The death on Tuesday morning of Hosni Mubarak is a reminder of where Egypt’s authoritarian regime stands. The man whose figure overshadowed Egypt for 30 years, whose death has been the subject of speculation for nearly 20 of them, has passed away quietly, years after he lost relevance.
I am from the generation that was in high school when Anwar Sadat was president. Sadat was hailed internationally as a modernizer, a courageous Arab leader who brought peace. But for the people of Egypt, he was an egocentric tyrant who imprisoned his opponents, presided over a corrupt regime that enriched the privileged and was more interested in impressing foreign audiences with fake signs of modernity while the country reeled in decay. When he was assassinated, many Egyptians of my generation let out a sigh of relief.
Mubarak’s first years in power confirmed this sense of relief: Political prisoners were released, presidential pomp was abandoned, corruption symbols were neutralized and there was a reassuring focus on overhauling the economy and ailing infrastructure. But this feeling was short-lived. The political regime Sadat presided over, and Gamal Abdel Nasser before him, remained intact.
Mubarak was well aware of Egypt’s limited capabilities and never tried to pursue his predecessors’ grandiose ambitions. Yet he was also aware of Egyptians’ deep sense of pride. Instead of seeking to restructure his authoritarian political system to expand Egypt’s potential, he opted for the easier solution: to keep the country afloat and fill the gap between its pride and its reality with the appearance of grandeur.
This is why Egypt under Mubarak didn’t take serious steps in any given direction. With a rigid political system that failed to translate the society’s capital and strengths into sustained development, staying in place became the safest bet.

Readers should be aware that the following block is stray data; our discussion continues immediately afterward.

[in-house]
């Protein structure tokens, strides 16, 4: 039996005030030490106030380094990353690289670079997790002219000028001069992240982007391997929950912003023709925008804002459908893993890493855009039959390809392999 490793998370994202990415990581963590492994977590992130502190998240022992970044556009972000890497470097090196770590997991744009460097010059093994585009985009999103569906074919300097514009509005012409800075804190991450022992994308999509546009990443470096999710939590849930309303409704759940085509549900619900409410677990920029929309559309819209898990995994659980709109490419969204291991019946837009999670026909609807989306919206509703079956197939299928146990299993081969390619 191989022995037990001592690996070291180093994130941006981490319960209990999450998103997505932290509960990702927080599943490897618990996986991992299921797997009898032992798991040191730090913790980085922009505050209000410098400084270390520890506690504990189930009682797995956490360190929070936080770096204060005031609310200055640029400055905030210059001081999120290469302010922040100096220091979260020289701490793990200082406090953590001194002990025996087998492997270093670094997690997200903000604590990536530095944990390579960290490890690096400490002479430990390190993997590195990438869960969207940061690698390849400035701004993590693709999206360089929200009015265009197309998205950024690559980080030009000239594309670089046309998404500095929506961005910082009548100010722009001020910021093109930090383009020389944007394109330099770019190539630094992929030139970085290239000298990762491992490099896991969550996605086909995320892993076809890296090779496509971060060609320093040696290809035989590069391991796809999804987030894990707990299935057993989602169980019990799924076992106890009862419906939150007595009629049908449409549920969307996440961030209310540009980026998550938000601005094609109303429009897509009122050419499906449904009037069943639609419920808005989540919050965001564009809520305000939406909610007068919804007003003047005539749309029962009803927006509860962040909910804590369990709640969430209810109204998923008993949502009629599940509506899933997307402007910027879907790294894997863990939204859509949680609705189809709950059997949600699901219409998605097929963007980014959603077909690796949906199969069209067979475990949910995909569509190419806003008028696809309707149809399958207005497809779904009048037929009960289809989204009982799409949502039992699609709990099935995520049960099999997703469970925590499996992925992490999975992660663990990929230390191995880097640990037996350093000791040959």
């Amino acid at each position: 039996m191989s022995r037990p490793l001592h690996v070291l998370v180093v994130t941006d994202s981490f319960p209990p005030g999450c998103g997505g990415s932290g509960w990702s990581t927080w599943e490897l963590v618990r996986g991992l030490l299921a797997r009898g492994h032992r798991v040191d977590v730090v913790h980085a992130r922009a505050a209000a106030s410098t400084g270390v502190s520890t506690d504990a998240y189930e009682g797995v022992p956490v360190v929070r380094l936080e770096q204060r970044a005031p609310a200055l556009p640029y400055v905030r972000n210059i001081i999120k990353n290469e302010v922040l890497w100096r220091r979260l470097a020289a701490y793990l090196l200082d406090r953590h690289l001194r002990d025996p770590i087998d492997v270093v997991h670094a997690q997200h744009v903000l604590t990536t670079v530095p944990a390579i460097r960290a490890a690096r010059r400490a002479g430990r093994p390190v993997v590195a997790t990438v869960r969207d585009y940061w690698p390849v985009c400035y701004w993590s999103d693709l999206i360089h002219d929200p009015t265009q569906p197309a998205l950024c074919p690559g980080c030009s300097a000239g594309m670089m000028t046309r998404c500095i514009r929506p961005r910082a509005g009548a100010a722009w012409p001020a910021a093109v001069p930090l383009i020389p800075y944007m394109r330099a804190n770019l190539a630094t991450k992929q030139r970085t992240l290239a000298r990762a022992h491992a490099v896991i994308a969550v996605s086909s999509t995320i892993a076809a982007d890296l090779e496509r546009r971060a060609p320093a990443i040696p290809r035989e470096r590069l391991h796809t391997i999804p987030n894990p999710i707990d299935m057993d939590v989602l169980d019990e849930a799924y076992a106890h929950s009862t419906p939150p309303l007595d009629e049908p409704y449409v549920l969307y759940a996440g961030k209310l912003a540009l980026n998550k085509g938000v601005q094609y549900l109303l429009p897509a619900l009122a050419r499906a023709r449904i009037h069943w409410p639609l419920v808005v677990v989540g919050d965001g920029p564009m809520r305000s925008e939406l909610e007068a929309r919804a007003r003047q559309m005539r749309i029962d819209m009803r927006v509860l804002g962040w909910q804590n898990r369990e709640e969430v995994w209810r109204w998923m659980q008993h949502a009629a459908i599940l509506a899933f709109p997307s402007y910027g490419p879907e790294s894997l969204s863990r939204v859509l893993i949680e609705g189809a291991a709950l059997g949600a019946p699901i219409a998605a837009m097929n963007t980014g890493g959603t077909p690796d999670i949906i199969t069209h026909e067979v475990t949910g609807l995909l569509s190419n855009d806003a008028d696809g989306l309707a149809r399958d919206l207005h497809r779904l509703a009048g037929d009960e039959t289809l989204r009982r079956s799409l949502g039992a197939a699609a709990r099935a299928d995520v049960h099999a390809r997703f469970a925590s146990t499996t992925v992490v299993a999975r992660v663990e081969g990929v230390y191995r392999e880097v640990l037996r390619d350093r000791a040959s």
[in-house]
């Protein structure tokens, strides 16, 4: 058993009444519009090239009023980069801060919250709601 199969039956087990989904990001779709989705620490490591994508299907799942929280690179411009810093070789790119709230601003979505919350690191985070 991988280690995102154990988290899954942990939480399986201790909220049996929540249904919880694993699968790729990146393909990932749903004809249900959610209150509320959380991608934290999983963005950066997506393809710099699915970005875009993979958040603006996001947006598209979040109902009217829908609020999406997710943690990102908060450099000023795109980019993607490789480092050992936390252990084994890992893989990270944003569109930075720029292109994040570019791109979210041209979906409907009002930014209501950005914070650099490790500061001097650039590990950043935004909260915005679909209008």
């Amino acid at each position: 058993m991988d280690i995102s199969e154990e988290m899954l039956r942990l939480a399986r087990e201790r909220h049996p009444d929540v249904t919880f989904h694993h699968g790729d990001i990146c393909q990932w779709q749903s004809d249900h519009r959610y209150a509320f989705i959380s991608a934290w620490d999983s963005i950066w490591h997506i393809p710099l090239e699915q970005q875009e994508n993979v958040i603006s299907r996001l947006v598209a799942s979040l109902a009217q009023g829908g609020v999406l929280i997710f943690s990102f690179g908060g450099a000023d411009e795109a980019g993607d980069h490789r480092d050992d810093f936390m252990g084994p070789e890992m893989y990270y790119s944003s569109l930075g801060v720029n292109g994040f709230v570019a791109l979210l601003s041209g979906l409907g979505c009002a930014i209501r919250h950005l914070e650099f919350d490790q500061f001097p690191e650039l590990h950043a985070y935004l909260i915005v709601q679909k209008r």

And this was precisely the trouble with Mubarak’s reign: Egypt’s problems were left unattended while its population doubled and the people’s expectations and attitudes changed. The political system Mubarak inherited was not only incapable of developing the country but also too narrow to contain its political and social conflicts. And in a regime obsessed with avoiding difficult decisions, the inadequacy of the political system kept being pushed aside.
In a way, the country was in a permanent mode of crisis management, never having the time to do anything meaningful, consider a change of course, or consider deep economic, social or political reforms.
But social and cultural change accelerated significantly after 1990. Television satellites and, later, the Internet broadened the socialization process for new generations and broke the national monopoly on forming social and political attitudes. The open connection to the world exposed the youth to a whole different set of norms, values and rules — including the reality that free elections were taking place even in countries under occupation, but not in Egypt. The gap between the political system and the majority’s expectations from it became too wide. The regime stayed afloat by selective repression, abandoning control over certain areas of society, selective co-optation and the continued threat of Islamist radicalism.
Grievances continued to grow, resentment piled up and conflicts accumulated outside the institutional framework. Finally, a tipping point was reached in February 2011, when Mubarak was forced to resign, ceding his powers to a military leadership council. This happened again in 2013 when President Mohamed Morsi was ousted by the military after just one year. Ironically, the regime that was the source of the problems all along continued to survive.
While the Egyptian authoritarian regime today is as incapable of performing its vital functions as it was in 2011, it is kept in place by harsh repression and the fear of its alternatives. The military, which has controlled governance in Egypt since 1952, knows that Mubarak’s strategy for keeping the country afloat is no longer viable. But instead of reforming the political regime that led to this collapse, it has adopted an aggressive strategy to restructure society to fit its inept authoritarianism.
Like Mubarak, Egypt authoritarianism lost its relevance many years ago. The question is when we get to bury it.
Ezzedine C. Fishere is The Post’s second Jamal Khashoggi fellow. He is the author of “The Egyptian Assassin” and a senior lecturer at Dartmouth College.